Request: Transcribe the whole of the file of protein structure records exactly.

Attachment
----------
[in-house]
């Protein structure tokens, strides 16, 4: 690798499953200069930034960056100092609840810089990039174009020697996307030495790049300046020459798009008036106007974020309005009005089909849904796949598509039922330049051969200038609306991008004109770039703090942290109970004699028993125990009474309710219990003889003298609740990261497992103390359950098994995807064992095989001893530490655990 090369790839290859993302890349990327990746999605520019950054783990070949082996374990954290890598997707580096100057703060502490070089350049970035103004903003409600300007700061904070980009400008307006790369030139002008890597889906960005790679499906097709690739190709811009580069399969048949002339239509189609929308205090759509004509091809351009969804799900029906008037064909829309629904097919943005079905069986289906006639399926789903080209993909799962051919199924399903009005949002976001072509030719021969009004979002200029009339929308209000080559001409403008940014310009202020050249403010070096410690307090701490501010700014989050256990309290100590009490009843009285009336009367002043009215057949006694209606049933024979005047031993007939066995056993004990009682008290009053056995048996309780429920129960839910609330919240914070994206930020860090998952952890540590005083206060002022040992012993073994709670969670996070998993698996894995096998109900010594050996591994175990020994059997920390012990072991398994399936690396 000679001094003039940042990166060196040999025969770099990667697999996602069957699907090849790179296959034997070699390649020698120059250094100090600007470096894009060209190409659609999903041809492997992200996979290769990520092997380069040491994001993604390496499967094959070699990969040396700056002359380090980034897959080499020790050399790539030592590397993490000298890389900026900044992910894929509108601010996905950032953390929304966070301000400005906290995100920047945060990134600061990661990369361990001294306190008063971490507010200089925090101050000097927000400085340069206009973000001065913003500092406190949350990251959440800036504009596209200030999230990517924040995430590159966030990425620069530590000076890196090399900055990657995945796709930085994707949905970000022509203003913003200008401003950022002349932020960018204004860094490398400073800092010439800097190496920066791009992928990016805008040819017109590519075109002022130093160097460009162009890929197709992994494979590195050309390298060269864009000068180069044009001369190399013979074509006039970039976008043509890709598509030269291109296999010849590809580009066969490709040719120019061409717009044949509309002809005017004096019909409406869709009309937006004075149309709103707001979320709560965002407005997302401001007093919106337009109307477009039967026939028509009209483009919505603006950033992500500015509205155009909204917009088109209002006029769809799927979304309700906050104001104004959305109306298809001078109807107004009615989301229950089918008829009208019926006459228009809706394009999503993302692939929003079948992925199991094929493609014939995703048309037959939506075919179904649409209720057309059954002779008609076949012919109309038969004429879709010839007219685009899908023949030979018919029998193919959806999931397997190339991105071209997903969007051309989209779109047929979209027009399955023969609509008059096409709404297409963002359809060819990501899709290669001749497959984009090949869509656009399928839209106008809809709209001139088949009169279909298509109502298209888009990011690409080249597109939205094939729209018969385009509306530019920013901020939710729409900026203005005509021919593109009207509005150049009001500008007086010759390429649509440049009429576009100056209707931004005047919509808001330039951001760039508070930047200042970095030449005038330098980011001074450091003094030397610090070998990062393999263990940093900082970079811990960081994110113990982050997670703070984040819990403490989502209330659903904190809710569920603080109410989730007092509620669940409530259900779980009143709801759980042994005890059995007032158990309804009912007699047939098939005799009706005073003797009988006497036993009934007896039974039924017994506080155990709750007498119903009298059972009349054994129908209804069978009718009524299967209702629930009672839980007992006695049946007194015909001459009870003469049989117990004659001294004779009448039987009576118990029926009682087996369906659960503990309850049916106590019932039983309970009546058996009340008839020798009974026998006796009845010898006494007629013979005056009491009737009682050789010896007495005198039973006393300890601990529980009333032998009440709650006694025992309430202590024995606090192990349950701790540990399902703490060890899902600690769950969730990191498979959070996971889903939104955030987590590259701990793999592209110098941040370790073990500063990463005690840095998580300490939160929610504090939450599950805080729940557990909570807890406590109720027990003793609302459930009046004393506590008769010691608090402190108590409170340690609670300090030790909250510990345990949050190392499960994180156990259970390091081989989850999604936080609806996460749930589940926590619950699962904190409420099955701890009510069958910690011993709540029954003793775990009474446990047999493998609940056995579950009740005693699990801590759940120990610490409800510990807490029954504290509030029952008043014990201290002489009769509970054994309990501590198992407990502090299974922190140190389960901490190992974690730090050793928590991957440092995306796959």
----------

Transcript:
[in-house]
């Protein structure tokens, strides 16, 4: 690798499953200069930034960056100092609840810089990039174009020697996307030495790049300046020459798009008036106007974020309005009005089909849904796949598509039922330049051969200038609306991008004109770039703090942290109970004699028993125990009474309710219990003889003298609740990261497992103390359950098994995807064992095989001893530490655990 090369790839290859993302890349990327990746999605520019950054783990070949082996374990954290890598997707580096100057703060502490070089350049970035103004903003409600300007700061904070980009400008307006790369030139002008890597889906960005790679499906097709690739190709811009580069399969048949002339239509189609929308205090759509004509091809351009969804799900029906008037064909829309629904097919943005079905069986289906006639399926789903080209993909799962051919199924399903009005949002976001072509030719021969009004979002200029009339929308209000080559001409403008940014310009202020050249403010070096410690307090701490501010700014989050256990309290100590009490009843009285009336009367002043009215057949006694209606049933024979005047031993007939066995056993004990009682008290009053056995048996309780429920129960839910609330919240914070994206930020860090998952952890540590005083206060002022040992012993073994709670969670996070998993698996894995096998109900010594050996591994175990020994059997920390012990072991398994399936690396 000679001094003039940042990166060196040999025969770099990667697999996602069957699907090849790179296959034997070699390649020698120059250094100090600007470096894009060209190409659609999903041809492997992200996979290769990520092997380069040491994001993604390496499967094959070699990969040396700056002359380090980034897959080499020790050399790539030592590397993490000298890389900026900044992910894929509108601010996905950032953390929304966070301000400005906290995100920047945060990134600061990661990369361990001294306190008063971490507010200089925090101050000097927000400085340069206009973000001065913003500092406190949350990251959440800036504009596209200030999230990517924040995430590159966030990425620069530590000076890196090399900055990657995945796709930085994707949905970000022509203003913003200008401003950022002349932020960018204004860094490398400073800092010439800097190496920066791009992928990016805008040819017109590519075109002022130093160097460009162009890929197709992994494979590195050309390298060269864009000068180069044009001369190399013979074509006039970039976008043509890709598509030269291109296999010849590809580009066969490709040719120019061409717009044949509309002809005017004096019909409406869709009309937006004075149309709103707001979320709560965002407005997302401001007093919106337009109307477009039967026939028509009209483009919505603006950033992500500015509205155009909204917009088109209002006029769809799927979304309700906050104001104004959305109306298809001078109807107004009615989301229950089918008829009208019926006459228009809706394009999503993302692939929003079948992925199991094929493609014939995703048309037959939506075919179904649409209720057309059954002779008609076949012919109309038969004429879709010839007219685009899908023949030979018919029998193919959806999931397997190339991105071209997903969007051309989209779109047929979209027009399955023969609509008059096409709404297409963002359809060819990501899709290669001749497959984009090949869509656009399928839209106008809809709209001139088949009169279909298509109502298209888009990011690409080249597109939205094939729209018969385009509306530019920013901020939710729409900026203005005509021919593109009207509005150049009001500008007086010759390429649509440049009429576009100056209707931004005047919509808001330039951001760039508070930047200042970095030449005038330098980011001074450091003094030397610090070998990062393999263990940093900082970079811990960081994110113990982050997670703070984040819990403490989502209330659903904190809710569920603080109410989730007092509620669940409530259900779980009143709801759980042994005890059995007032158990309804009912007699047939098939005799009706005073003797009988006497036993009934007896039974039924017994506080155990709750007498119903009298059972009349054994129908209804069978009718009524299967209702629930009672839980007992006695049946007194015909001459009870003469049989117990004659001294004779009448039987009576118990029926009682087996369906659960503990309850049916106590019932039983309970009546058996009340008839020798009974026998006796009845010898006494007629013979005056009491009737009682050789010896007495005198039973006393300890601990529980009333032998009440709650006694025992309430202590024995606090192990349950701790540990399902703490060890899902600690769950969730990191498979959070996971889903939104955030987590590259701990793999592209110098941040370790073990500063990463005690840095998580300490939160929610504090939450599950805080729940557990909570807890406590109720027990003793609302459930009046004393506590008769010691608090402190108590409170340690609670300090030790909250510990345990949050190392499960994180156990259970390091081989989850999604936080609806996460749930589940926590619950699962904190409420099955701890009510069958910690011993709540029954003793775990009474446990047999493998609940056995579950009740005693699990801590759940120990610490409800510990807490029954504290509030029952008043014990201290002489009769509970054994309990501590198992407990502090299974922190140190389960901490190992974690730090050793928590991957440092995306796959």